That monopoly appears to have cost the City over $100K in City services provided free to Taste Inc. over the past 7 years – which allowed Taste Inc. to build up its current $80,000+ bank account despite having to pay what Taste Inc. claims were thousands (tens of thousands?) of dollars to the IRS in back taxes for the four years (2005-08) it advertised itself as a not-for-profit while, in reality, it was a for-profit corporation. 

This year was supposed to be different.

This year the City was going to award a first-ever TOPR contract, based on an RFP that required reimbursement of City expenses and a share of the profits.  But as could have been predicted from the fact that Hock was in charge of the process, the RFP itself was a cobbled together mess in many respects that contributed to the three applicants submitting non-conforming proposals, all of which should have been rejected.

But Hock chose to enter into negotiations exclusively with…wait for it…Taste Inc.  And once that started, he promptly (a) agreed to reduce the RFP’s $100,000 letter of credit requirement to the $20,000 one Taste Inc. offered, and (b) agreed to defer any City profit sharing until after Taste Inc. pockets the first $20,000 of profits so that it can boost its bankroll up to an arbitrary $100,000 figure.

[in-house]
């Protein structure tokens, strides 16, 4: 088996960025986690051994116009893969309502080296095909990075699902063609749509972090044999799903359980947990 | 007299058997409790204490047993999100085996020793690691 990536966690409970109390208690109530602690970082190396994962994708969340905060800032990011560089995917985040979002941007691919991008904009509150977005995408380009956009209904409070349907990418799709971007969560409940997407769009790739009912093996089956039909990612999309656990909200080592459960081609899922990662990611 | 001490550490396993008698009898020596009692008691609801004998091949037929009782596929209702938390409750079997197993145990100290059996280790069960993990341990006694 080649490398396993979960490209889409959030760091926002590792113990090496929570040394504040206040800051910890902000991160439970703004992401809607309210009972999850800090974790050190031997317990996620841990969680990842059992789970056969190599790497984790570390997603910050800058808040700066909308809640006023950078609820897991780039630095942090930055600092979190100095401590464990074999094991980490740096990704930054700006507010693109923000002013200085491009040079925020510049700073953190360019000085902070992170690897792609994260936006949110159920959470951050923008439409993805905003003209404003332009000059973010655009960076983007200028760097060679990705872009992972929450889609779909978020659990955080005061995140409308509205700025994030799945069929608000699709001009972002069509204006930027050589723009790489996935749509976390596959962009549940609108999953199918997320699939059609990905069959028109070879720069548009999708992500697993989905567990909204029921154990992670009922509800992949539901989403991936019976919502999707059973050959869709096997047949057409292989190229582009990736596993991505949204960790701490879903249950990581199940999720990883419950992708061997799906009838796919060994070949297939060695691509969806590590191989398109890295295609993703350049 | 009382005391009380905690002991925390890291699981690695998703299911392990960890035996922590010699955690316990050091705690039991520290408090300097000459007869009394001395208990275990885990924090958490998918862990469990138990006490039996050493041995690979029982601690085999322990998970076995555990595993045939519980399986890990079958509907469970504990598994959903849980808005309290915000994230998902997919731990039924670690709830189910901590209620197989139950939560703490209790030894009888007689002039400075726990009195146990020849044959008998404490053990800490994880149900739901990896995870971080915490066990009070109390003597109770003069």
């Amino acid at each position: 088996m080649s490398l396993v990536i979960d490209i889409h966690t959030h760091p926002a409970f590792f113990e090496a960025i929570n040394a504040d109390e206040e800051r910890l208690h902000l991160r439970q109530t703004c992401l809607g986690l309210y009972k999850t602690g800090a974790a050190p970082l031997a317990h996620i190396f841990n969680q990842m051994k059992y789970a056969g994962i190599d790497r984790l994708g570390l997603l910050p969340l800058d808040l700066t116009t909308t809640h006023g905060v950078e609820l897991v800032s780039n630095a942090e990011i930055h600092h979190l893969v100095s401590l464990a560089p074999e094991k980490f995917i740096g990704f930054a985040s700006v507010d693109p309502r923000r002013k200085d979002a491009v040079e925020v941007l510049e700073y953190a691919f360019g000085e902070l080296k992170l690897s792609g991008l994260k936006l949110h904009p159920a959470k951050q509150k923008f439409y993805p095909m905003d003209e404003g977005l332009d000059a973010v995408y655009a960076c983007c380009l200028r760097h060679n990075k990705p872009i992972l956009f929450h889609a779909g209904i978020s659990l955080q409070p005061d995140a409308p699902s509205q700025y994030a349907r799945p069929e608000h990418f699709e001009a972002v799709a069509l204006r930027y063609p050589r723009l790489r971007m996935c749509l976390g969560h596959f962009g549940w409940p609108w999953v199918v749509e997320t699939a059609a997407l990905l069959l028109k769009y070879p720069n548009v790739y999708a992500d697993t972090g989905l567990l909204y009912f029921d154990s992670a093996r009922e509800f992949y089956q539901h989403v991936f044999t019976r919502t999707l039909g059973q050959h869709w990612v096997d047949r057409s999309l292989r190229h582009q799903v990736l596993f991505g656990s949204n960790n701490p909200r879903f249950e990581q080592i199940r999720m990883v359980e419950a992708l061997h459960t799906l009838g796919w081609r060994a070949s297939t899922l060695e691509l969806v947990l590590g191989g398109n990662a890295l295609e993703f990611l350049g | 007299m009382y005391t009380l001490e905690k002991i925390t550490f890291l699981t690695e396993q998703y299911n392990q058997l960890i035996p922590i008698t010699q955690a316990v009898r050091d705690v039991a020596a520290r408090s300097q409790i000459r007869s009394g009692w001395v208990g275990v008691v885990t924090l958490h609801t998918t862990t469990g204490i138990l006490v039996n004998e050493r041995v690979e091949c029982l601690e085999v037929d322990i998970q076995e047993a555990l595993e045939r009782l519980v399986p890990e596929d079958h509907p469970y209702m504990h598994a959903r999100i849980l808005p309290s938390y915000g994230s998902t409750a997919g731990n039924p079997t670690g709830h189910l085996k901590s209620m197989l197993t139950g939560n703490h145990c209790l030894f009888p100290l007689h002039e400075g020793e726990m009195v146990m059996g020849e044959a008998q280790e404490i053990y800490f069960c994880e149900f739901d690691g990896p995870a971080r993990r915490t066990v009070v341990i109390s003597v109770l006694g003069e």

If this City Council had a spine, it would tell Hock and Taste Inc. “no deal” unless profits were split 50/50 beginning with the first dollar.  But it doesn’t.  And, besides, politicians love bread and circuses – and TOPR provides both.

Which might explain why, by our count, Alds. Joe Sweeney, Rich DiPietro and Jim Smith already are in Taste Inc.’s corner.  And if Taste Inc.’s biggest Council cheerleader, Ald. Tom Bernick, actually decides to make one of his rare appearances at The Horseshoe, Taste Inc. will have its fourth vote even if Alds. Sal Raspanti, Dan Knight and Marty Maloney vote for a better deal for the taxpayers.